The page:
Mark Bittman writes about food for the New York Times. If he covered health instead of food, would he have dared to write this?
When I was growing up, drinking milk at every meal, I had a chronic upset stomach. . . . In adolescence, this became chronic heartburn, trendily known as GERD or acid reflux, and that led to . . . an adult dependence on Prevacid, a proton-pump inhibitor. Which, my gastroenterologist assured me, is benign. (Wrong.)
Fortunately my long-term general practitioner, Sidney M. Baker, author of “Detoxification and Healing,” insisted that I make every attempt to break the Prevacid addiction. Thus followed a seven-year period of trials of various “cures,” including licorice pills, lemon juice, antibiotics, famotidine (Pepcid) and almost anything else that might give my poor, sore esophagus some relief. At some point, Dr. Baker suggested that despite my omnivorous diet I consider a “vacation” from various foods.
So, three months ago, I decided to give up dairy products as a test. Twenty-four hours later, my heartburn was gone. Never, it seems, to return.
His gastroenterologist (and probably several other doctors) failed to tell him that his digestive problem might be due to eating the wrong foods. It is as if an astronomer fails to understand — or at least tell his students — that the earth is round.
It is equally interesting that someone smart enough to write for the New York Times fails to figure this out for himself. How strange that a food writer would not connect food and health — someone else had to draw his attention to the possibility. Although Bittman praises Dr. Baker, you are not going to figure out what foods are bad by adding things, such as licorice pills, to your diet. Dr. Baker failed to understand this obvious point, which Bittman still fails to see, apparently. Bittman should be utterly astonished by this mountain of avoiding the obvious, including his own.
In a later column he feels “frustration” and begins to notice how big the problem — self-serving avoidance of the obvious by doctors and the rest of mainstream health care — is:
Experiences like mine with dairy . . are more common than unusual [huh?], at least according to the roughly 1,300 comments and e-mails we received since then. In them, people outlined their experiences with dairy and health problems as varied as heartburn, migraines, irritable bowel syndrome, colitis, eczema, acne, hives, asthma (“When I gave up dairy, my asthma went away completely”), gall bladder issues, body aches, ear infections, colic, “seasonal allergies,” rhinitis, chronic sinus infections and more. (One writer mentioned an absence of canker sores after cutting dairy; I realized I hadn’t had a canker sore — which I’ve gotten an average of once a month my whole life — in four months. Something else to think about.)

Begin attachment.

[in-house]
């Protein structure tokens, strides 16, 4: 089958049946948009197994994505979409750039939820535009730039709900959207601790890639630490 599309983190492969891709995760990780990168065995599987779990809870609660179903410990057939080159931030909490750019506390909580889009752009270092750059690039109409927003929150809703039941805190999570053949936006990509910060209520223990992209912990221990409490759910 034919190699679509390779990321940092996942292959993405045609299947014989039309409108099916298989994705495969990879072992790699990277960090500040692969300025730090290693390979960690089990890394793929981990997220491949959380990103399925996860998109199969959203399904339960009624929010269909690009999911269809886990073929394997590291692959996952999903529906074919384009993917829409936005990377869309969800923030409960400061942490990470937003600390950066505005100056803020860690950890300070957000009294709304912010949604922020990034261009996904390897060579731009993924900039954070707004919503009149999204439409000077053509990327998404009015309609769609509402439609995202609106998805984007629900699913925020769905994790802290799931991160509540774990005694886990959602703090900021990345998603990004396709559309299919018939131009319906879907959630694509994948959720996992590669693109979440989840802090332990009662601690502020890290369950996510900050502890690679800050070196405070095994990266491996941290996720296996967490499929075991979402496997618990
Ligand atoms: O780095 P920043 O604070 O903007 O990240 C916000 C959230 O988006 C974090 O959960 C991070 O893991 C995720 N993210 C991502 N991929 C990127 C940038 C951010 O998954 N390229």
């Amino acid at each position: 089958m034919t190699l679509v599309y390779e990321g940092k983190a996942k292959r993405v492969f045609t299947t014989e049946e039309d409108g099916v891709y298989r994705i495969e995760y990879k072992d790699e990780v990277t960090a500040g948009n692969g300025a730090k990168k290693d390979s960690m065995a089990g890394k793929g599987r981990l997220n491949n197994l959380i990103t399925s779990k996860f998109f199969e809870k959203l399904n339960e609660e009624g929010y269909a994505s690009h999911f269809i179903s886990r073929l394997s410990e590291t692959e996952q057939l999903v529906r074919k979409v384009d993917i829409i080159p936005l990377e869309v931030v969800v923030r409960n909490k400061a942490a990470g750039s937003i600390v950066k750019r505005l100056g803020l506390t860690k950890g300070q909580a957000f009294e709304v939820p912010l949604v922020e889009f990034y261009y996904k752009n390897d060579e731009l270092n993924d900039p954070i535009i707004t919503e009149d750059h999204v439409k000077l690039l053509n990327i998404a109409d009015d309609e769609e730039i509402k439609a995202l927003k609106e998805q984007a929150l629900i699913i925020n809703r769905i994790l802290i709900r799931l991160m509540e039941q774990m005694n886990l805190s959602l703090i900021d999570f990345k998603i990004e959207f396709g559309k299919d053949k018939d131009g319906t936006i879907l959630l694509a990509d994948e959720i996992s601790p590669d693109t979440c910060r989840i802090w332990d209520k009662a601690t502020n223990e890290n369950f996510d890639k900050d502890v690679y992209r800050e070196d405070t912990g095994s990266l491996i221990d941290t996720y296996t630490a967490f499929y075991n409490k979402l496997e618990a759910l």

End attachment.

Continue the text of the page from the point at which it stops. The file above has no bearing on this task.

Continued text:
Although lactose intolerance and its generalized digestive tract problems are well documented, and milk allergies are thought to affect perhaps 1 percent of the American population, the links between milk (or dairy) and such a broad range of ailments has [have] not been well studied, at least by the medical establishment.
Yet if you speak with people who’ve had these kinds of reactive problems, it would appear that the medical establishment is among the last places you’d want to turn for advice. Nearly everyone who complained of heartburn, for example, later resolved by eliminating dairy, had a story of a doctor (usually a gastroenterologist) prescribing a proton pump inhibitor, or P.P.I., a drug (among the most prescribed in the United States) that blocks the production of acid in the stomach.
Finally he turns to emotion:
There is anger as well as surprise, because you’d think that with a grapevine’s worth of anecdotal stories and at least some studies linking dairy to physical problems, few people began this kind of self-testing at the suggestion of their doctor — unless, that is, their doctor was in the “alternative” camp. [he is so angry he gets confused?]
So I got mail saying things like, “When I think back to all the things I’ve missed because I had a migraine, it makes me a little angry that the solution for me was so simple.” When a lifetime of suffering, medical visits and prescription drugs can be resolved with a not especially challenging dietary change — one that, when it works, has rewards well worth the sacrifice — a certain amount of retroactive frustration seems justifiable.
The big trip begins with the small step. Maybe Bittman will begin to wonder at the dystopic miracle of a healthcare system in which respected gastroenterologists fail to grasp that digestive problems are often caused by food. No one else in prestige media has managed to notice this, as far as I can tell.
Thanks to Lisa Wiland.